FIfth-grader Antwain Alexander, 11, center, executes some of his favorite dance moves as he performs a dance battle with teacher Beverly Baldwin and his classmates at fifth-grade teacher Kristi Dunstan's classroom on Thursday, Dec. 5, 2013, at Randels Elementary School in Flint Township, Mich. (AP Photo/The Flint Journal, Jake May)

Furthermore, even after Freedom of Religion was ratified as the Constitution’s first amendment, the very founders who had written it could not agree on whether the measure blocked religion from influencing the state, or vice versa, as Steven Waldman, author of “Founding Faith: How Our Founding Fathers Forged a Radical New Approach to Religious Liberty,” recounts in this informative examination of the issue.

But far more important to me than correct application of constitutional law is my concern that by squabbling over the role of religion in public schools, we divert attention from what school is designed to do: prepare young people for adulthood.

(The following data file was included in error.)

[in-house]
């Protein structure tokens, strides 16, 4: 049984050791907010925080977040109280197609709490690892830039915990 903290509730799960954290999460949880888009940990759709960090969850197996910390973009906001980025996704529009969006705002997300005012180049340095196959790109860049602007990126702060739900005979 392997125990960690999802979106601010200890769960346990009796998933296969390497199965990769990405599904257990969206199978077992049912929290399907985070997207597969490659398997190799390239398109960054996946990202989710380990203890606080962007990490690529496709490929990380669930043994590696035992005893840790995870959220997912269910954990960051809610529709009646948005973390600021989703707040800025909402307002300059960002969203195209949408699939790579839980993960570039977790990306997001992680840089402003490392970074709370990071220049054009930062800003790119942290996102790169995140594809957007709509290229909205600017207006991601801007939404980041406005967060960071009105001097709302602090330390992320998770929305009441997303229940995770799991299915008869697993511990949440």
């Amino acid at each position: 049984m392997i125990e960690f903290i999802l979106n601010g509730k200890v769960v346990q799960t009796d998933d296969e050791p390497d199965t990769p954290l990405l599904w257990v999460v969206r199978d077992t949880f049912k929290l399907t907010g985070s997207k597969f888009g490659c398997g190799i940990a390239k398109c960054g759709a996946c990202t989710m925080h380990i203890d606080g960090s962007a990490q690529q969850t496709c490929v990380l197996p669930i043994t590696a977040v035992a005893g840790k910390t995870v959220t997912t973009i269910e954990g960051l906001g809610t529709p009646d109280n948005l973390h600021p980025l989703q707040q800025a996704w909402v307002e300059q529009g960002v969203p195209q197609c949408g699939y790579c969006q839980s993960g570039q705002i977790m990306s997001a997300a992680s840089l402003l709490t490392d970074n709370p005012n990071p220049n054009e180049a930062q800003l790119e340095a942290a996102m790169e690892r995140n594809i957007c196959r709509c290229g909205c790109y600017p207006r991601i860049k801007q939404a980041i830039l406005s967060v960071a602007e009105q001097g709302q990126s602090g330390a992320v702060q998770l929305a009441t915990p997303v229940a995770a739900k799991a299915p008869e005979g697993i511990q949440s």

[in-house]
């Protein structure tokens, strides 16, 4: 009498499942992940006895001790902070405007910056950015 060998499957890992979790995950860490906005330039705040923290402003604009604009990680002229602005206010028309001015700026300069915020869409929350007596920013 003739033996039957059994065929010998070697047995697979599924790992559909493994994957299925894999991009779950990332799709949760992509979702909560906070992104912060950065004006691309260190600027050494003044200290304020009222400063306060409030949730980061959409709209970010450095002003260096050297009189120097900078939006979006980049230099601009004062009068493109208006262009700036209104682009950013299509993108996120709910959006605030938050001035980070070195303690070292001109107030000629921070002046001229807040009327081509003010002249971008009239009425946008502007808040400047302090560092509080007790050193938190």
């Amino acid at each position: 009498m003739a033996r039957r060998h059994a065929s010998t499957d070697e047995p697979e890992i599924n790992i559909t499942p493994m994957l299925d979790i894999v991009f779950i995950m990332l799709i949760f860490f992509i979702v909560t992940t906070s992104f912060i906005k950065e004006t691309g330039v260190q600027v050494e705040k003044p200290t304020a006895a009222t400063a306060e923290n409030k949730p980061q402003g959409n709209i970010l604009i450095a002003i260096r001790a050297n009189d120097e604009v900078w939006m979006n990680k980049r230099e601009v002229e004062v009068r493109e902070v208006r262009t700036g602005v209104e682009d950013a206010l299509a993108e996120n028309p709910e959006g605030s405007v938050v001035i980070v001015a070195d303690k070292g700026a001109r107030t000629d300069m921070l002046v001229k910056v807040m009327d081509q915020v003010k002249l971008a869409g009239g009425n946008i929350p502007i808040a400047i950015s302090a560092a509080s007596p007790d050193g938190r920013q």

In muzzling speakers with values-based messages simply because they subscribe to an unpopular religion, we also insulate schoolchildren from vital counter-messages to society’s most toxic and pervasive narratives. Young people are told today they should feel ashamed for looking or acting differently from what is touted as “normal” and are ridiculed and bullied for liking something deemed “uncool.” The ability to distinguish those false impressions from reality is critical to reaching a successful, meaningful adulthood.

Amy Lawson, a fifth-grade teacher at Silver Lake Elementary School in Middletown, Del., helps student Melody Fritz with an English language arts lesson Oct. 1, 2013. (AP Photo/Steve Ruark)